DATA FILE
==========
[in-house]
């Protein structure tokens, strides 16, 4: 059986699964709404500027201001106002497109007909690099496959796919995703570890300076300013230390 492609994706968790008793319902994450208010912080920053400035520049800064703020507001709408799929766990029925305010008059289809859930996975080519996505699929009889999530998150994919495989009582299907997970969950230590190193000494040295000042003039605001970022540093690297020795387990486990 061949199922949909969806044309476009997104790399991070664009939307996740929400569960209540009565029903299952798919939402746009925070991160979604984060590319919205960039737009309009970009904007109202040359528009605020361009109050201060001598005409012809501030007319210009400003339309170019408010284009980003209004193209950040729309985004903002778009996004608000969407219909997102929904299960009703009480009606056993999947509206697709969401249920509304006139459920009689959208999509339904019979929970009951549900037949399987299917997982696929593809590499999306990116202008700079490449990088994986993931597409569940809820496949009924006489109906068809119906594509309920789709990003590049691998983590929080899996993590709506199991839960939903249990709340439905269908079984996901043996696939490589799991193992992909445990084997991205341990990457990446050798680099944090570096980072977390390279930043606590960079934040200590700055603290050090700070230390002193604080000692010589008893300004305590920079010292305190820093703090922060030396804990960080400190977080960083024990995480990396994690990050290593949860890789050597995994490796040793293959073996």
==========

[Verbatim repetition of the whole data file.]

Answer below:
[in-house]
């Protein structure tokens, strides 16, 4: 059986699964709404500027201001106002497109007909690099496959796919995703570890300076300013230390 492609994706968790008793319902994450208010912080920053400035520049800064703020507001709408799929766990029925305010008059289809859930996975080519996505699929009889999530998150994919495989009582299907997970969950230590190193000494040295000042003039605001970022540093690297020795387990486990 061949199922949909969806044309476009997104790399991070664009939307996740929400569960209540009565029903299952798919939402746009925070991160979604984060590319919205960039737009309009970009904007109202040359528009605020361009109050201060001598005409012809501030007319210009400003339309170019408010284009980003209004193209950040729309985004903002778009996004608000969407219909997102929904299960009703009480009606056993999947509206697709969401249920509304006139459920009689959208999509339904019979929970009951549900037949399987299917997982696929593809590499999306990116202008700079490449990088994986993931597409569940809820496949009924006489109906068809119906594509309920789709990003590049691998983590929080899996993590709506199991839960939903249990709340439905269908079984996901043996696939490589799991193992992909445990084997991205341990990457990446050798680099944090570096980072977390390279930043606590960079934040200590700055603290050090700070230390002193604080000692010589008893300004305590920079010292305190820093703090922060030396804990960080400190977080960083024990995480990396994690990050290593949860890789050597995994490796040793293959073996």